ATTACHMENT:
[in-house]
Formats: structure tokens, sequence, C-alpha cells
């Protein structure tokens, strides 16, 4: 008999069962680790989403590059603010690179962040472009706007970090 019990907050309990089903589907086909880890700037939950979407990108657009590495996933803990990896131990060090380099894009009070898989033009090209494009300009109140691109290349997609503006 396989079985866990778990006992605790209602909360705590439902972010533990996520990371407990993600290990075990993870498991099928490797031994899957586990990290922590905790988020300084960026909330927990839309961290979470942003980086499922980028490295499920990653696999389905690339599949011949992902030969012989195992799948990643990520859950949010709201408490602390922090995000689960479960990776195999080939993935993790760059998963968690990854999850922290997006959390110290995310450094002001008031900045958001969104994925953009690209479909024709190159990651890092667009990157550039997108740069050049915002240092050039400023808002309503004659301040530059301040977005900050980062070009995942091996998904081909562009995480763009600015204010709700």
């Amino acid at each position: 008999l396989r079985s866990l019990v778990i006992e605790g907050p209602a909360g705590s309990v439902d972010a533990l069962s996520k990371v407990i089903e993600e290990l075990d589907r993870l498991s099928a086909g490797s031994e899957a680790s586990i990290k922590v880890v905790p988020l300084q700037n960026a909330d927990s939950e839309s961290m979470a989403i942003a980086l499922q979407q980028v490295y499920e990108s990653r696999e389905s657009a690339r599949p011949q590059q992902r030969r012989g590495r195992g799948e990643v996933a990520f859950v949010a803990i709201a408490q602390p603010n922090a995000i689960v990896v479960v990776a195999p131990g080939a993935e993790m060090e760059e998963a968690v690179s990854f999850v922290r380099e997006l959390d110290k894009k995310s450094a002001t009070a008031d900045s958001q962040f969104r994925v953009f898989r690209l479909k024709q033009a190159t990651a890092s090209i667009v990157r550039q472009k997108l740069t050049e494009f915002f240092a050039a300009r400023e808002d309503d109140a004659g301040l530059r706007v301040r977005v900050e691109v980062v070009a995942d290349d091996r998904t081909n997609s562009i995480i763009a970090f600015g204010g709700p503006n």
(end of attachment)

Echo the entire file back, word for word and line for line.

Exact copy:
[in-house]
Formats: structure tokens, sequence, C-alpha cells
């Protein structure tokens, strides 16, 4: 008999069962680790989403590059603010690179962040472009706007970090 019990907050309990089903589907086909880890700037939950979407990108657009590495996933803990990896131990060090380099894009009070898989033009090209494009300009109140691109290349997609503006 396989079985866990778990006992605790209602909360705590439902972010533990996520990371407990993600290990075990993870498991099928490797031994899957586990990290922590905790988020300084960026909330927990839309961290979470942003980086499922980028490295499920990653696999389905690339599949011949992902030969012989195992799948990643990520859950949010709201408490602390922090995000689960479960990776195999080939993935993790760059998963968690990854999850922290997006959390110290995310450094002001008031900045958001969104994925953009690209479909024709190159990651890092667009990157550039997108740069050049915002240092050039400023808002309503004659301040530059301040977005900050980062070009995942091996998904081909562009995480763009600015204010709700």
């Amino acid at each position: 008999l396989r079985s866990l019990v778990i006992e605790g907050p209602a909360g705590s309990v439902d972010a533990l069962s996520k990371v407990i089903e993600e290990l075990d589907r993870l498991s099928a086909g490797s031994e899957a680790s586990i990290k922590v880890v905790p988020l300084q700037n960026a909330d927990s939950e839309s961290m979470a989403i942003a980086l499922q979407q980028v490295y499920e990108s990653r696999e389905s657009a690339r599949p011949q590059q992902r030969r012989g590495r195992g799948e990643v996933a990520f859950v949010a803990i709201a408490q602390p603010n922090a995000i689960v990896v479960v990776a195999p131990g080939a993935e993790m060090e760059e998963a968690v690179s990854f999850v922290r380099e997006l959390d110290k894009k995310s450094a002001t009070a008031d900045s958001q962040f969104r994925v953009f898989r690209l479909k024709q033009a190159t990651a890092s090209i667009v990157r550039q472009k997108l740069t050049e494009f915002f240092a050039a300009r400023e808002d309503d109140a004659g301040l530059r706007v301040r977005v900050e691109v980062v070009a995942d290349d091996r998904t081909n997609s562009i995480i763009a970090f600015g204010g709700p503006n």